If black, as a color, could be smelled, then I guess it would be the same as the air in Nick’s shop, Claire mused as she entered. The thick waxy odor hung heavily in the confines of the four walls, despite the continuous efforts of the oscillating fan. The glue scent lingered–as permanent a fixture as the earsplitting finishing grinder and the rattling stitching machine.
Passersby gave the little stucco building hardly a second glance, the words “Shoe Fixer” scrawled in black lettering above the door. Claire had discovered Nick and his talents a few summers ago.
He raised his stained left hand as she entered.“'ello Dolly.” No matter their ages, Nick greeted every girl, ‘Dolly’ and every guy, ‘Bud.’
His black curly hair fell over his right eye. A fit and handsome fifty-something man. Claire estimated he stood a tad under six feet tall. Bits of dry glue clung to his fingers. His soiled apron hung loosely around his neck. He attempted to mask his quizzical expression and glanced briefly at the rack against the wall. Eyebrow raised, he pondered for a moment before she rescued him, “No, Nick, nothing to pick up. I just wanted to say hello.”
“So 'appy to see you,” he said cheerfully. His thick Italian accent gave no hint as to how long it was since he left Sicily. “What do you think about this heat?” His forehead glistened with sweat.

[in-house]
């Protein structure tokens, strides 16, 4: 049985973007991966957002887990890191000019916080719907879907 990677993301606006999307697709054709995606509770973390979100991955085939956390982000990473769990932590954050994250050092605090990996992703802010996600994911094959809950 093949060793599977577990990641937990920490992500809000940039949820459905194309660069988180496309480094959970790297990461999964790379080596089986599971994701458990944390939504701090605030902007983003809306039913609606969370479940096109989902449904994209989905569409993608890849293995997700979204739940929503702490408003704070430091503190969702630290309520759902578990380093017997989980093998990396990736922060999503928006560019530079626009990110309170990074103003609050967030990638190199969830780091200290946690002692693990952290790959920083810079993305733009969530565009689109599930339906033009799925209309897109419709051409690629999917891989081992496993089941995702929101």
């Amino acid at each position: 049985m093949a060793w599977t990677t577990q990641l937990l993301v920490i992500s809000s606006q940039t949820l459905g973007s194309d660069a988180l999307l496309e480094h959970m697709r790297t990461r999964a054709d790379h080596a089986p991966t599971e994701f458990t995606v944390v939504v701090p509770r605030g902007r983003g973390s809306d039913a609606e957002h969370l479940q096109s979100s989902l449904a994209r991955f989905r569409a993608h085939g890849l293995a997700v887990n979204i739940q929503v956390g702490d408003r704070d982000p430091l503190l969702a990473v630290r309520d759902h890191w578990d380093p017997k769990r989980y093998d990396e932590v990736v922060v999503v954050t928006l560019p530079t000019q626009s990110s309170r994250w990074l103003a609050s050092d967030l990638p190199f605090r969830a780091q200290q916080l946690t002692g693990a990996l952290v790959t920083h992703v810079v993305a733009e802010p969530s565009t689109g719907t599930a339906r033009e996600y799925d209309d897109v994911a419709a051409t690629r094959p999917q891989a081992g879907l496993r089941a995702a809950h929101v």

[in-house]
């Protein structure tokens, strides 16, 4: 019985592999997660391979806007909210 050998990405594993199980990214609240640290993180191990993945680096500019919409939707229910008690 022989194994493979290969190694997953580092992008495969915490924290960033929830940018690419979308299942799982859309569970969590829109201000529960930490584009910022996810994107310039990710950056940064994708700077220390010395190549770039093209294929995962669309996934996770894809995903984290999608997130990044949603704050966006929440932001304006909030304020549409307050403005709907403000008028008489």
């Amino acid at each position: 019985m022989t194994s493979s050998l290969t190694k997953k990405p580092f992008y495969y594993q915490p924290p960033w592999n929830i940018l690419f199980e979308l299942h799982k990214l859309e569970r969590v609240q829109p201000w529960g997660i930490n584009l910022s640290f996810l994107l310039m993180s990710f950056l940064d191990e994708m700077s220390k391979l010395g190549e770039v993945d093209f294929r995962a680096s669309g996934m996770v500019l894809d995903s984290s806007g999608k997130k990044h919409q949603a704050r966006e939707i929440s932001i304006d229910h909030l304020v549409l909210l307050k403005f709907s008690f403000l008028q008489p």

Claire eyed the jar of red licorice and smacked her lips. The cobbler smiled at her child-like gesture and pushed the candy jar to the edge of the stained center, more within her reach.
She popped the candy into her mouth. "It's a scorcher for sure," Claire said between chews. "The shelter needs more fans, I'm on my way to buy a few at the hardware store."
She knew not to ask if he'll install an air conditioner in his shop. Claire had been bringing shoes for long enough to know that Nick thrived in the heat. It was the reason the south-facing window of his shop remained uncovered. He would never be comfortable with iced air blowing around him while he worked. The temperature inside his shop discouraged customers to linger, but Claire enjoyed talking with Nick, so she ignored the heat.
Claire modestly adjusted her damp blouse and said, "Mrs. O'Donnell said to say 'thanks.' She said she hated the thought of tossing her most comfortable church shoes."
They both chuckled. Everyone knew Mrs. O'Donnell walked across her street and sat in her pew at St. Christopher's whenever the bells rang.
“That's what itza all about.” Nick observed as he took a sip of water, “People now-a-days waste a lot of money on new shoes when all they need to do is fix up the old ones. New, new, new; always wanting new things.” He shook his head and adjusted his apron.
The little bell above the door jingled. “Hey-there, Nick. Claire.”
Claire acknowledged her neighbor with a smile and nod. “Hi, Joe.” She moved back to give the large man space as he bulldozed toward them.
“Can you fix these?” Joe placed a pair of badly worn loafers onto the counter. A dirty penny was in the left shoe. Joe's soiled shirt stretched on his frame.
Nick studied the shoes. “Your girl shoulda go to a foot doctor. Looka here, the wear, itza uneven. She may have flat feet and may need to be wearing different shoes or supports. She needs to do this before she gets any older, then itza too late.”